Greg Peck: Do you take all your vacation time?
A new survey suggests 39 percent of American workers won't use all the paid vacation time they have coming this year. Don't count me among them. I've always taken all of mine.
I don't understand this phenomena. Neither does retired Monsignor Raymond Kertz. During his sermon Sunday while filling in at St. John Vianney Catholic Church in Janesville, Kertz referred to that survey, by the staffing firm Robert Half. Kertz suggested we all need time to relax, reflect and recharge our batteries. Some of that involves getting away from our electronic gadgetry.
Given our need to be constantly “hooked up,” another survey perhaps shouldn't be so surprising. As the Los Angeles Times reported in a story the Gazette printed Sunday, college students were asked to spend a few minutes alone with their thoughts—no cellphones, books or other distractions. Half were so uncomfortable and so disliked the experience that they voluntarily subjected themselves to electrical stings.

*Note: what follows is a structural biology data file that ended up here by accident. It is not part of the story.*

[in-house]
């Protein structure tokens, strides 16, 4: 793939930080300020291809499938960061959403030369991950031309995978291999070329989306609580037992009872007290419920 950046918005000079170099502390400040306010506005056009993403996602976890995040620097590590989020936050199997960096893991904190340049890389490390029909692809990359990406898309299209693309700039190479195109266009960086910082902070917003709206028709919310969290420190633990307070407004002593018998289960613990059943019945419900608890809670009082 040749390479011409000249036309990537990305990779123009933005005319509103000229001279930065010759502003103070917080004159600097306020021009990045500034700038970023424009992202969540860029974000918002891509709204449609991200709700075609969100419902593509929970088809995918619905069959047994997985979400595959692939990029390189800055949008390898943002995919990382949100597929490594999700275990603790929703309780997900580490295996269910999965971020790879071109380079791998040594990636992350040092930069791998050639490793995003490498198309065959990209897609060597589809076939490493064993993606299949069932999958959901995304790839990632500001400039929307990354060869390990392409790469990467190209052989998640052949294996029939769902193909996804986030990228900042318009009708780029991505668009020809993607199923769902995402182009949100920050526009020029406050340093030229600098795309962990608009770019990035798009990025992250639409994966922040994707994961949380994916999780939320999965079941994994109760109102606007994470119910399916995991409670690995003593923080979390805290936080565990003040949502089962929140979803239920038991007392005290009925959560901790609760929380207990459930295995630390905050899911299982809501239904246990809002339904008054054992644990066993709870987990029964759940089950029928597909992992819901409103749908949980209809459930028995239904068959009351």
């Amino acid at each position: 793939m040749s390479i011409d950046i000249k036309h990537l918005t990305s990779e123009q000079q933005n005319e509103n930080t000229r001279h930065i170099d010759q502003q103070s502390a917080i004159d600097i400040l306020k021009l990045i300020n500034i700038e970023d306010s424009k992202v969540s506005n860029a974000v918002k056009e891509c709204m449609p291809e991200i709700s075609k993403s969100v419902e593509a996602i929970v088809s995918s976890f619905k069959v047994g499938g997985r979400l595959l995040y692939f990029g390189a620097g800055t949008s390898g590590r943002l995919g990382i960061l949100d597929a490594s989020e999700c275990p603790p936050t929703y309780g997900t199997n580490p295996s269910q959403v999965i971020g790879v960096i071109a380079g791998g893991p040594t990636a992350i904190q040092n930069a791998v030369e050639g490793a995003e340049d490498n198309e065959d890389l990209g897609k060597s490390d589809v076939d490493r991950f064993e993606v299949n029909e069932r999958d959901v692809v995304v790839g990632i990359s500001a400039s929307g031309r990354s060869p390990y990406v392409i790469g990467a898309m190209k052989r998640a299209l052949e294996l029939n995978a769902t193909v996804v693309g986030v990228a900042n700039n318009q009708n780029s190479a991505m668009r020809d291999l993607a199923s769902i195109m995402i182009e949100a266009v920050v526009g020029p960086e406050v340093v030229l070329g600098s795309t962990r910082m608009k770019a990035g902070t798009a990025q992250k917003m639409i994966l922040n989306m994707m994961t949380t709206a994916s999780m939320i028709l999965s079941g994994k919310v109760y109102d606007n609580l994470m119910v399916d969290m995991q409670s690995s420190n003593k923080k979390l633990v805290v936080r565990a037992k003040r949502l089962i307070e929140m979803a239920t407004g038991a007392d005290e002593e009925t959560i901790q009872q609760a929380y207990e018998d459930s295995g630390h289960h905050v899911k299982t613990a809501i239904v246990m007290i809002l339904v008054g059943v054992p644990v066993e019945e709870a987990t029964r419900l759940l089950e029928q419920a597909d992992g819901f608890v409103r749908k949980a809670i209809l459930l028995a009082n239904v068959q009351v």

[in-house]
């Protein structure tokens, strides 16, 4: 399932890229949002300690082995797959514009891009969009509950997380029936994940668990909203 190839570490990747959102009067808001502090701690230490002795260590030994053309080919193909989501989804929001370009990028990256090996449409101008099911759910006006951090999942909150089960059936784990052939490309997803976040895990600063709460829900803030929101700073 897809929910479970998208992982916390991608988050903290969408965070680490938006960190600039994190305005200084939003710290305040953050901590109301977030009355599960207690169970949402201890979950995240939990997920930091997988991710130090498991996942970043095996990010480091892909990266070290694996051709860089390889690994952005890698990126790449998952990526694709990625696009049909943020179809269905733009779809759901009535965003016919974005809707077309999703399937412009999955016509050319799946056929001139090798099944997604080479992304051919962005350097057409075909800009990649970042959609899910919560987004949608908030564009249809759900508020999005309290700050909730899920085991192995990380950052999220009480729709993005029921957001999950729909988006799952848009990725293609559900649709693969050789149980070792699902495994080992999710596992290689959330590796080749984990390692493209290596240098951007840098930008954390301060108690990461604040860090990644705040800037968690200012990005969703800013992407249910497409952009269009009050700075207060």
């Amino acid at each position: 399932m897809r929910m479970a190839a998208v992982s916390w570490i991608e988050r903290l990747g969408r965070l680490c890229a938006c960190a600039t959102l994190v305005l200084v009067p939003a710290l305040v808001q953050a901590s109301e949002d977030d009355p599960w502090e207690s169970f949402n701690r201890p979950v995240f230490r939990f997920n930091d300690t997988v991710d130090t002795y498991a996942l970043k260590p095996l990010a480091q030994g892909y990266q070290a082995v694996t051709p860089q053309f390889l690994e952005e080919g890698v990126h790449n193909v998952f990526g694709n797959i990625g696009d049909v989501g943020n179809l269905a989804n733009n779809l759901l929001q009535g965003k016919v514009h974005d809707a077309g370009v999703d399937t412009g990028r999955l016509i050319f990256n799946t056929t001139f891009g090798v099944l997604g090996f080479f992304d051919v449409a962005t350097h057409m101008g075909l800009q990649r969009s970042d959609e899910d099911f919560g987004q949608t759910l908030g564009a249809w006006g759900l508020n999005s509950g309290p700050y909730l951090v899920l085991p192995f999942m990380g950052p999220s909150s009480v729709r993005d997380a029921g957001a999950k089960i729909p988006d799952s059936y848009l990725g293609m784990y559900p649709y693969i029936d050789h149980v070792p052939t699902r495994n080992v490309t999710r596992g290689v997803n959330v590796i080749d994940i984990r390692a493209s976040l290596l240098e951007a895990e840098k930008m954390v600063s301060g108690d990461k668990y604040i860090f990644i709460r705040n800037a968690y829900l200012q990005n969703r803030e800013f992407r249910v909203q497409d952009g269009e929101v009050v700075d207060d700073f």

Back to the survey on vacations. The top reason employees gave for skipping vacation time was to save it for next year. Still, 30 percent said they had too much work to do. Another 3 percent said managers frown on employees taking accrued vacation time.
Robert Half, however, told Washington Business Journal reporter Jeff Clabaugh that employees who skip vacation time risk more than burnout.
“It also erodes creativity, since stepping out of your routine frequently sparks innovation,” said Paul McDonald, senior executive director of Robert Half. “Fresh perspective is useful in just about any profession.”
After listening to his sermon, I'm confident that Monsignor Kertz would concur.